Decide how to price your products

The last part of setting up your eCommerce website is deciding how to price all of your products. You have to account for the cost to buy the product, shipping and marketing costs to figure out the actual cost of each product. Once you know how much each product is costing you, try to aim for a 50% profit margin. This will give you enough money from each purchase to pay for your products, shipping costs and promotional expenses. Pricing is fluid and you will need to be constantly adjusting it to match your competition and demand for your products.

3. Your eCommerce website

The online store design

The website design of your online store sets the tone for your entire business. It is important to make sure that your eCommerce store not only looks good, but works well and loads fast. Make sure everything is easy to find for your customers and the checkout process is as painless as possible. Highlight the features that make you stand out from your competitors. Speak with your eCommerce web designer and make sure that the entire design of your online store is focused on maximising sales.

Choose a good eCommerce CMS

When you are looking for a web design company to create your eCommerce website, be sure to have a list of all the features you want for your online store. Pick a good eCommerce CMS so that you are able to edit the products and make changes yourself without having to contact the web designer every time. During the development phase check how your online store looks on a mobile phone. More and more people are doing all of their online shopping on a mobile device and it is essential that your eCommerce website works on these devices.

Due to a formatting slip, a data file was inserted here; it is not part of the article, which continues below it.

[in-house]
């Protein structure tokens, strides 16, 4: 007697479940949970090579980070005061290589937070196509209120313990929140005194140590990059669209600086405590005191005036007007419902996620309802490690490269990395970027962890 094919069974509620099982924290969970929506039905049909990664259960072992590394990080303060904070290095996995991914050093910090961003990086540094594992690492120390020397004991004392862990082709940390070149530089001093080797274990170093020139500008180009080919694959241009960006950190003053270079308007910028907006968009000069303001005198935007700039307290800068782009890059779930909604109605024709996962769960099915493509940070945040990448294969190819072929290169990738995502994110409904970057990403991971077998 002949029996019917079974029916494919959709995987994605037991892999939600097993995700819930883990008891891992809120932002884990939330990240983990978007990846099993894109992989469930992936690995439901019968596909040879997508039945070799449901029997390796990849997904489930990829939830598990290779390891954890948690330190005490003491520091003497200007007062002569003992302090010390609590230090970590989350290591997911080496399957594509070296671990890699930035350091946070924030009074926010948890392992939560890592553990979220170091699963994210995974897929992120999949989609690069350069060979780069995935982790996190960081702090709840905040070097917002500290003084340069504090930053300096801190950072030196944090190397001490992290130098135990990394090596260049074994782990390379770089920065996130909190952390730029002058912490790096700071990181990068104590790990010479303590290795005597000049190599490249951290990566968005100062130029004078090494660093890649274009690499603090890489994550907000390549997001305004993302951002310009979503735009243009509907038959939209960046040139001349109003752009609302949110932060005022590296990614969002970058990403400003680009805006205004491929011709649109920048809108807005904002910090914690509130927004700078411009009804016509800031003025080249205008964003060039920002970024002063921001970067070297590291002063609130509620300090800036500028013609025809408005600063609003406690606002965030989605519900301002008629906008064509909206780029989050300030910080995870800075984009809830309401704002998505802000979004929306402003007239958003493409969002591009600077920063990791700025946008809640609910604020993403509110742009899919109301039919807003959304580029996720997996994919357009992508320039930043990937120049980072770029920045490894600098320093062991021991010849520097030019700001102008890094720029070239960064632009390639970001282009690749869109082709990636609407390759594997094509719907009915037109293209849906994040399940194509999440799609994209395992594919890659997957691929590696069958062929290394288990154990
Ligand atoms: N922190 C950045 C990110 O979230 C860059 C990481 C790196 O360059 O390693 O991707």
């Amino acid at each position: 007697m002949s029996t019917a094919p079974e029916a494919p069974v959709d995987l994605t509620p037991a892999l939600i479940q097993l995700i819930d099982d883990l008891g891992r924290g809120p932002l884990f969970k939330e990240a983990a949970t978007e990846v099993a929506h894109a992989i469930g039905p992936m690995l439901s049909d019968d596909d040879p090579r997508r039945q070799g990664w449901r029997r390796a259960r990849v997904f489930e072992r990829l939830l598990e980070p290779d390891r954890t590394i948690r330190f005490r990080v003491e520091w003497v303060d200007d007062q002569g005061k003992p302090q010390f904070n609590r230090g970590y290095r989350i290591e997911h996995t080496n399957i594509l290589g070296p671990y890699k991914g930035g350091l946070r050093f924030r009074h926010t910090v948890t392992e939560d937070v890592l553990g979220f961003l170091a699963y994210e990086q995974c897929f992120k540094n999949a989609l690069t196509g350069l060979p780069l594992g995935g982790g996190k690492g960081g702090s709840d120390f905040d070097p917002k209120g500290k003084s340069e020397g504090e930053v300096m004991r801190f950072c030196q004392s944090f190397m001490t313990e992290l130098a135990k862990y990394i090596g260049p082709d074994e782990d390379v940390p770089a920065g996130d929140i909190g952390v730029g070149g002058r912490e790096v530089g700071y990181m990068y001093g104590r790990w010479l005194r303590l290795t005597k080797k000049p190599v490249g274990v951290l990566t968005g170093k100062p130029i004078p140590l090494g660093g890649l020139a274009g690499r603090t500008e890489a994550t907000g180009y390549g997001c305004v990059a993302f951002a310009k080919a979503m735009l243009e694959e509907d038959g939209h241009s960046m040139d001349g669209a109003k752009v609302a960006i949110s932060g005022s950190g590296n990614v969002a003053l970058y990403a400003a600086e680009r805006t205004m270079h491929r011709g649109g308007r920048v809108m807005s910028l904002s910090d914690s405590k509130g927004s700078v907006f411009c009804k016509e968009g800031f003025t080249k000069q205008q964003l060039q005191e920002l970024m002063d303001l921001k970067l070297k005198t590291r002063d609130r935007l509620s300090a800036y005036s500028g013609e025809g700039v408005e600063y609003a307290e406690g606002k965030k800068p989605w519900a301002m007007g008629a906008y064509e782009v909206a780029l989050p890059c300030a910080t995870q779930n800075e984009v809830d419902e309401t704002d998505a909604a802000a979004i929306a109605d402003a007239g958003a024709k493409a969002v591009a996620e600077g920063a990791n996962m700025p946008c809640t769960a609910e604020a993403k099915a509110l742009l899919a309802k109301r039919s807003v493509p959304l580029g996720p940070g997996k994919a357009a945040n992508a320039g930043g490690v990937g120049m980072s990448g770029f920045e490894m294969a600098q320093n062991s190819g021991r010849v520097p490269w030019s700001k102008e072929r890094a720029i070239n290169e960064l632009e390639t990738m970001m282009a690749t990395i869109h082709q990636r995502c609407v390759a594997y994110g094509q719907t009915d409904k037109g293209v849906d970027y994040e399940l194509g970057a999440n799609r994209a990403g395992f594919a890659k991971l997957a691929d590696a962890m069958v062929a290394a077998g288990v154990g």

Start writing descriptions for your products

Think of the products shown on your online store like products on the shelf in the grocery store. You need to provide as much information as possible to the customer so that they can make an informed decision on if the product is right for them. Add high quality images, information about size, weight and any other information they would need to know.

Install a SSL certificate

It is no longer an option to not have an SSL certificate installed on your eCommerce website. SSL certificates encrypt data being transferred on your website when a customer makes a purchase. This protects your customers sensitive information like their address and credit card information from hackers.

Have a good privacy policy

Your online store is going to be collecting private information from customers. Things like their name, address and credit card details are being transferred through your eCommerce website. You must have a privacy policy that clearly explains how you will be handling this data. Having a clearly defined privacy policy builds trust with your customers by letting them know that their private data is safe when they enter it on your eCommerce website.

Create a marketing strategy